When he named his signature Camembert-style cheese Bent River, Alemar Cheese Company founder Keith Adams drew his inspiration from the Minnesota River, which takes a sharp turn just outside his Mankato-based cheesemaking operation. And geography has played a similar role in choosing the moniker for Adams’ second cheese, a beer-washed, strongly named beauty called Good Thunder.
“There’s no great mystery to it — it’s a little town about 10 miles outside Mankato. I’ve always loved the name,” Adams laughs. “Good Thunder, Bent River — it all kind of works together. When I was trying to think of something interesting to name the cheese, that one won out.”
Bathed in Surly Brewing‘s Bender, an oatmeal brown ale, Good Thunder stems from Adams’ years-long desire to create a washed-rind cheese, as well as a connection with Linda Haug, the former owner of Linden Hills’ Cafe Twenty Eight and the wife of Surly brewer Todd Haug.
“I’ve been thinking about a washed-rind cheese for a long time. Because I’m basically a one-man band, I didn’t feel like I had the luxury of making another cheese until I made enough Bent River to meet demand. And once I decided to do a beer-washed cheese, I thought of Surly first,” says Adams, noting that Surly is planning to open a restaurant at its new brewery complex in Minneapolis. “I thought that if they’re going to have their own restaurant, wouldn’t it be special to have their own washed-rind cheese? They said sure and gave me beers to test, and I started experimenting.”
Over the course of six months, Adams developed the Good Thunder recipe, which starts out similar to Bent River but uses a different blend of cultures. Rather than adding Penicillium candidum, which gives cheese a snowy white, bloomy rind, Adams uses Brevibacterium linens, which gives Good Thunder its orange rind and distinctive “stinky feet” aroma. Adams washes the hand-molded and -salted cheeses with a solution combining Surly Bender, B. linens, and brine once a week for three weeks, and after the cheese sits in the ripening room for a few more days and is wrapped in traditional French cheese paper, it is refrigerated for a couple more weeks before it’s ready for market.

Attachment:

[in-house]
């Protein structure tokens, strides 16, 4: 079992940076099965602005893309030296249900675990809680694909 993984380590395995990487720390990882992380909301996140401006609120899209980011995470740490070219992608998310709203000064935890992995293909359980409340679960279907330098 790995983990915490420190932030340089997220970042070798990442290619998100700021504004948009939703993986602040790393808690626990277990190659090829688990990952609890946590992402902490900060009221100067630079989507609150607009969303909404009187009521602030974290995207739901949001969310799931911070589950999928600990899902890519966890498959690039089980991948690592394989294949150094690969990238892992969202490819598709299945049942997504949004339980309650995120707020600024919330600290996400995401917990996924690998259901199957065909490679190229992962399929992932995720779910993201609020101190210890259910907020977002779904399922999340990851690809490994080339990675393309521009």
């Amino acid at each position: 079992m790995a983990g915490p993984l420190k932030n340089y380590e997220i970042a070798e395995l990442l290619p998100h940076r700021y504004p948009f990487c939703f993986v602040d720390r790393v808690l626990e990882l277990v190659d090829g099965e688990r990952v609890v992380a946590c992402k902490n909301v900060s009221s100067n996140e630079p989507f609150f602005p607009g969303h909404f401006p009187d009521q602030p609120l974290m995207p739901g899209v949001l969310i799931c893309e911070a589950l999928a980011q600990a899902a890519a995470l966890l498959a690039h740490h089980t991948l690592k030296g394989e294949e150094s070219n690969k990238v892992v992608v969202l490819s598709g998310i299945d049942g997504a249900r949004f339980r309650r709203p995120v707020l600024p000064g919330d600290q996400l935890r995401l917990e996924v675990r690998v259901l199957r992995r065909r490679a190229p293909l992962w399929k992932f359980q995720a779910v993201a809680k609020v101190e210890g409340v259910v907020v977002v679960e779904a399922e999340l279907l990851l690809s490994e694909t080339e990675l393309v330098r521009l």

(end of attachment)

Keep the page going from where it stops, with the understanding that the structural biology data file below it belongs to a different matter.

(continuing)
The result is a dense, fudgy cheese that may be a bit odiferous, yes, but offers a rich, umami-filled bite. Good Thunder doesn’t mimic the buttery flavor profile of its sister cheese, Bent River. Rather, it assertively stands on its own merits with a meaty, smoky sturdiness you won’t find in any other Minnesota cheese.
“Texturally, it doesn’t break down as a traditional Camembert or Brie — it doesn’t get very gooey — but it ripens from the outside in and you can see when it turns into all paste,” Adams says.
While Adams’ regular customers may be accustomed to Bent River’s sweet decadence, he hopes that Good Thunder will find a following as well. Distribution will be sporadic at first while Adams tests the demand, but Surdyk’s is due to get a delivery today, and Adams plans to bring the cheese to his stand at the Minneapolis Farmers Market and the upcoming North Coast Nosh VIII.
“My hope is that there will be a growing market for washed-rind cheeses and the more people who taste it, the more enthusiastic they’ll be. I made the cheese because I wanted to taste it — I didn’t do any market research or anything — and hopefully there will be some people who will come along with me and we’ll build up an audience as we go along,” Adams says. “Washed-rind [cheeses] are very interesting to me because you get this alchemy — you’ll taste the flavors of whatever it is you’re introducing the cheese, but you get something deeper and different, too. That’s the fun part of working with different beers.”
The obvious pairing for Good Thunder is Bender, of course, but Adams is looking for customer feedback to learn the best matches for his robustly flavored cheese. My advice to Adams: We’ll work on the pairings. You just focus on making more Good Thunder.
Good Thunder is scheduled to be delivered to Surdyk’s, 303 E. Hennepin Ave., Minneapolis, today and will appear at other area cheese shops and farmers markets as available.